Royal News

‘Royal Mail’ Prince Charles and The Duchess of Cornwall thank postal workers

Prince Charles and The Duchess of Cornwall have sent a letter to all of Britain’s postal workers to thank them for the vital role they are playing during the COVID-19 crisis. The letter “commends their dedication, resilience and hard work” and was addressed to ‘Everyone at The Royal Mail’.

Charles and Camilla presented the letter, albeit socially distanced, to Neil Martin, the couple’s local postman, at Birkhall, Aberdeenshire. The letter was collected on Tuesday morning when Charles and Camilla’s own post was delivered.

The letter said, “Receiving such a personal message at this difficult and anxious time can mean an enormous amount. We feel sure that a very large number of these special greetings will be treasured for years to come. They may even become a valuable resource for social historians in the future. Postmen and Postwomen are trusted figures in our local communities. They are a constant presence in an ever-changing world. For some people, they are a point of daily human contact; a friendly, familiar face.”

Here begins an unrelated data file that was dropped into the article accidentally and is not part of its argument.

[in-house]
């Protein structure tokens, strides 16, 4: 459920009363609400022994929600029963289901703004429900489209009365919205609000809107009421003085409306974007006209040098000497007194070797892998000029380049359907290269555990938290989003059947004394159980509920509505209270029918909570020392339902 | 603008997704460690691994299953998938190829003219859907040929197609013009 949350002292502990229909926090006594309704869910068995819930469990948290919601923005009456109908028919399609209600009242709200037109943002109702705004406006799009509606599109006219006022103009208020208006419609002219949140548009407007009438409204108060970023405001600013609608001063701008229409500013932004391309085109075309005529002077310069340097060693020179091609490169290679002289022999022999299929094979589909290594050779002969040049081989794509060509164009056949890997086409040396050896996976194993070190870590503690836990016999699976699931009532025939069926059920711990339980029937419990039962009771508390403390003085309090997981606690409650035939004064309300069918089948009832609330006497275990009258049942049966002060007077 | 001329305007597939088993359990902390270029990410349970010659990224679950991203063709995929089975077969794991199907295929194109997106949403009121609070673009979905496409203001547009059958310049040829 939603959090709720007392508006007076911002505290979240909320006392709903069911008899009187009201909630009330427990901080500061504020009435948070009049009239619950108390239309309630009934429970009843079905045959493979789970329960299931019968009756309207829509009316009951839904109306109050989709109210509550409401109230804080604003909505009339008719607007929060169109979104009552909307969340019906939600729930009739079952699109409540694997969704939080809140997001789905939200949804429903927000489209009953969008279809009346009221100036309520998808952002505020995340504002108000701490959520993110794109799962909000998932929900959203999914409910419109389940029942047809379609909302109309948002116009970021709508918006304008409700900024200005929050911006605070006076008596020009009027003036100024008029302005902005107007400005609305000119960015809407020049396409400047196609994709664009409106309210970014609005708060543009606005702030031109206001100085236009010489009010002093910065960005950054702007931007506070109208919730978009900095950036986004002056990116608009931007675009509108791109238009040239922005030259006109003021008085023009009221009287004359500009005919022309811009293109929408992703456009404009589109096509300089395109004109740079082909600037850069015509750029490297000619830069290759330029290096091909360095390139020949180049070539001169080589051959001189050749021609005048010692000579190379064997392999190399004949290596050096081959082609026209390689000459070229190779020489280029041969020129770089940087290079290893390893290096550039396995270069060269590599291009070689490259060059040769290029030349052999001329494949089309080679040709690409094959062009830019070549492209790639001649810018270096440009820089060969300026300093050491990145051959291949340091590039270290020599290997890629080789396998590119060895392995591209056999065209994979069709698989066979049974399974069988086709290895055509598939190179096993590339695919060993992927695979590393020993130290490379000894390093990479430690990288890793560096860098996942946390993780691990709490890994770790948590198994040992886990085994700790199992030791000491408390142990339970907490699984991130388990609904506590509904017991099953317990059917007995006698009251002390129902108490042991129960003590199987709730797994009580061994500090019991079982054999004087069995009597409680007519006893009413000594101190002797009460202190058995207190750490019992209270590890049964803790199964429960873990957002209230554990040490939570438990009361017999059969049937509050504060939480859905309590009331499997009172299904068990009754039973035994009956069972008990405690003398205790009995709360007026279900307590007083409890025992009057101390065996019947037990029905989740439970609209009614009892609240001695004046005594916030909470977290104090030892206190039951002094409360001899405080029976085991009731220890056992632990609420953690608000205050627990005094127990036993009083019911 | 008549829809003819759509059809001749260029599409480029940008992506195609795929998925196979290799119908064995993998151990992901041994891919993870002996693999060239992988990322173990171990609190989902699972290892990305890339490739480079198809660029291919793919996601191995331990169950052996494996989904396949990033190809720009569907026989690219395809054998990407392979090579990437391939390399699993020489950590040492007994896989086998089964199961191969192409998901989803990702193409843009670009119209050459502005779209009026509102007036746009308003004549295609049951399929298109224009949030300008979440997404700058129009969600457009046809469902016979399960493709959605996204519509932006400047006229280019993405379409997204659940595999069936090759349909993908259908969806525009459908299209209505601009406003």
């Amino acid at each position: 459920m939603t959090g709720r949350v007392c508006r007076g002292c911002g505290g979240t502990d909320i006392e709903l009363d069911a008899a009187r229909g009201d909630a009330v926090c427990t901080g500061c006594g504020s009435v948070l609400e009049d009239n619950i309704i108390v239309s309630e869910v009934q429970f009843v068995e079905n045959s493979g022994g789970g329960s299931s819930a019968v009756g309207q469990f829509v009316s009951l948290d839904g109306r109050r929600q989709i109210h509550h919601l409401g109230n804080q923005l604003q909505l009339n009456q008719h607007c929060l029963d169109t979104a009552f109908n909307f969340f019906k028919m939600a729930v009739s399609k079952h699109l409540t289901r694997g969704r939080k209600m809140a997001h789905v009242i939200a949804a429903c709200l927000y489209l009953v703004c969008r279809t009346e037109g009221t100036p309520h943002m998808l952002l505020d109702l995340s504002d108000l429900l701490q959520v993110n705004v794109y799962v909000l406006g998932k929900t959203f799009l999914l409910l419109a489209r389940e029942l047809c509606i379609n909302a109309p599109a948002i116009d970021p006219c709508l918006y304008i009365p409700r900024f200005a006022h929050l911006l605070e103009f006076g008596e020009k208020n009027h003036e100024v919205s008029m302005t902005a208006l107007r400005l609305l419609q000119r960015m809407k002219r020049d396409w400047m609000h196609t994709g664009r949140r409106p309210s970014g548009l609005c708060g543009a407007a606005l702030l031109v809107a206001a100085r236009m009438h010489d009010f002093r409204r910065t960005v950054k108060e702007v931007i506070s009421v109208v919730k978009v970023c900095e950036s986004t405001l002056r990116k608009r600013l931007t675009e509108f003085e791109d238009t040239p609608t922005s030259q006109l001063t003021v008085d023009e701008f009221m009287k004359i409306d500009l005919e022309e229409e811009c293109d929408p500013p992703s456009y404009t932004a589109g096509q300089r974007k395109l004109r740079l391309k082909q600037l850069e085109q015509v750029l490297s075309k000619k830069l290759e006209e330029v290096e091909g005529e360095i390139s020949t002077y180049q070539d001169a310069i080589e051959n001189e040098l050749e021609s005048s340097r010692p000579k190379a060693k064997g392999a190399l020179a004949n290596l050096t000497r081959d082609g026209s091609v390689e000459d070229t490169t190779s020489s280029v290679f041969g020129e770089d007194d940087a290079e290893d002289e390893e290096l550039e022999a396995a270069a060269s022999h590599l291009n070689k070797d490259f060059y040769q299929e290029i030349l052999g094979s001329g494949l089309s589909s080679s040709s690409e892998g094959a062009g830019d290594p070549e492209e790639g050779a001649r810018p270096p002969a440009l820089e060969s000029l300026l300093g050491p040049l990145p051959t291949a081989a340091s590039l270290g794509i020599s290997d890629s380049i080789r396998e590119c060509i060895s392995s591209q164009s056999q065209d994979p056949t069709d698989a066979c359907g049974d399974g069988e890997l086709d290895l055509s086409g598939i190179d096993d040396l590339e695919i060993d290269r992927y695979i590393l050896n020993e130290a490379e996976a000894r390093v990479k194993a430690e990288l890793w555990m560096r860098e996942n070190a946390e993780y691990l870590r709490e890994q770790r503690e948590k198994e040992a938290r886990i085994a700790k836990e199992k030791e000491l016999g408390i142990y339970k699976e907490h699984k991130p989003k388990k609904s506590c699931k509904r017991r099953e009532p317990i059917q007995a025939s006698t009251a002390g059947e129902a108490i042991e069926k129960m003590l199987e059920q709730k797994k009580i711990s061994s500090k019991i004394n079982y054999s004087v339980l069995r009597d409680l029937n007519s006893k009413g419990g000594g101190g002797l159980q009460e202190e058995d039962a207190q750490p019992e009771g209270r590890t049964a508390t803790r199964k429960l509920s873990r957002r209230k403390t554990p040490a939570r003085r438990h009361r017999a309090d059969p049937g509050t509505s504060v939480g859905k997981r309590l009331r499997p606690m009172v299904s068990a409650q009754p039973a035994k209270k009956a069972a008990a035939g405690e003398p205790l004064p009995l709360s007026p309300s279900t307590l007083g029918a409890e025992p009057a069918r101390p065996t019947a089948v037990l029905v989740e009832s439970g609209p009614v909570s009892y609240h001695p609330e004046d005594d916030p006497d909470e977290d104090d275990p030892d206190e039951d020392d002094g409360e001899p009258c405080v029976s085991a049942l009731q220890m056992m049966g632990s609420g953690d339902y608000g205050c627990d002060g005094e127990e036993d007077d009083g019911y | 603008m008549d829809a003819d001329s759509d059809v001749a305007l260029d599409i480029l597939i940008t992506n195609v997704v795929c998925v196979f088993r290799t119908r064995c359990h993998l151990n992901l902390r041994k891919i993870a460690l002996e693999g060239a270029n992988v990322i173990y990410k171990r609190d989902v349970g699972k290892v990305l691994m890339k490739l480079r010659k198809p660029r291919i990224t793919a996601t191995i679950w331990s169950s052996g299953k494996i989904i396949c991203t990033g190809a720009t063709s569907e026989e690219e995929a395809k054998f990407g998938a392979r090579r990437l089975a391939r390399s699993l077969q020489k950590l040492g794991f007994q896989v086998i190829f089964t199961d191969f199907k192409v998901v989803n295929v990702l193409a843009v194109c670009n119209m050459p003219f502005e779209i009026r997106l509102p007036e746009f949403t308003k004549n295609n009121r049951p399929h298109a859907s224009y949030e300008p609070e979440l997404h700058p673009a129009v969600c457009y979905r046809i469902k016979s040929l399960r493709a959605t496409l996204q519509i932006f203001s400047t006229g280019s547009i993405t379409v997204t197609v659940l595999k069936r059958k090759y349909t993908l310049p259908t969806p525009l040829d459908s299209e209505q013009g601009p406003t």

The Royal Mail has recently launched a ‘Thumbs up for your postie’ encouraging the nation to give a socially distanced thumbs up to your local postie as a way of saying thanks during this difficult time.

The letter concluded, “Today as many people – ourselves included – are obliged to stay at home, Royal Mail plays an absolutely vital role in keeping family and friends in touch with one another.”

The Royal Mail can trace its history all the way back to 1516 when King Henry VIII established a ‘Master of the Posts’ a position that was renamed Postmaster General in 1710. The Royal Mail service was first made available to the public by King Charles I on 31st July 1635.

The Prince of Wales and The Duchess of Cornwall recently led the nation in a two minute silence to mark the 75th anniversary of Victory in Europe Day.

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